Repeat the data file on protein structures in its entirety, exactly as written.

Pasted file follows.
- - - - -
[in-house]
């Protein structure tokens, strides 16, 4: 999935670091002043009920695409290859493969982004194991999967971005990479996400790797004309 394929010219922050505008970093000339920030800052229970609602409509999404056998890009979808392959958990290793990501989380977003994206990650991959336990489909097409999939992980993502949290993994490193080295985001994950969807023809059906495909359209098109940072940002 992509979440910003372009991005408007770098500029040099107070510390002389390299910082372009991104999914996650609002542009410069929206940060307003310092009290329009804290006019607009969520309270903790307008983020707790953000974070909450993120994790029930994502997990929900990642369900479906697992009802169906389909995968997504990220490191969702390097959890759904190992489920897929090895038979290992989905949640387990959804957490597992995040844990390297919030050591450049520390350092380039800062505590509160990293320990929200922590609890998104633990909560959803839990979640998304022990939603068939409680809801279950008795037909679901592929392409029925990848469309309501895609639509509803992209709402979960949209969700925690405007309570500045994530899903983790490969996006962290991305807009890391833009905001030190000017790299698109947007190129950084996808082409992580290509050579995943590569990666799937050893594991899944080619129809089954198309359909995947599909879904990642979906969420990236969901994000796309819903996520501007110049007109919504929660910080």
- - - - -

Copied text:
[in-house]
């Protein structure tokens, strides 16, 4: 999935670091002043009920695409290859493969982004194991999967971005990479996400790797004309 394929010219922050505008970093000339920030800052229970609602409509999404056998890009979808392959958990290793990501989380977003994206990650991959336990489909097409999939992980993502949290993994490193080295985001994950969807023809059906495909359209098109940072940002 992509979440910003372009991005408007770098500029040099107070510390002389390299910082372009991104999914996650609002542009410069929206940060307003310092009290329009804290006019607009969520309270903790307008983020707790953000974070909450993120994790029930994502997990929900990642369900479906697992009802169906389909995968997504990220490191969702390097959890759904190992489920897929090895038979290992989905949640387990959804957490597992995040844990390297919030050591450049520390350092380039800062505590509160990293320990929200922590609890998104633990909560959803839990979640998304022990939603068939409680809801279950008795037909679901592929392409029925990848469309309501895609639509509803992209709402979960949209969700925690405007309570500045994530899903983790490969996006962290991305807009890391833009905001030190000017790299698109947007190129950084996808082409992580290509050579995943590569990666799937050893594991899944080619129809089954198309359909995947599909879904990642979906969420990236969901994000796309819903996520501007110049007109919504929660910080």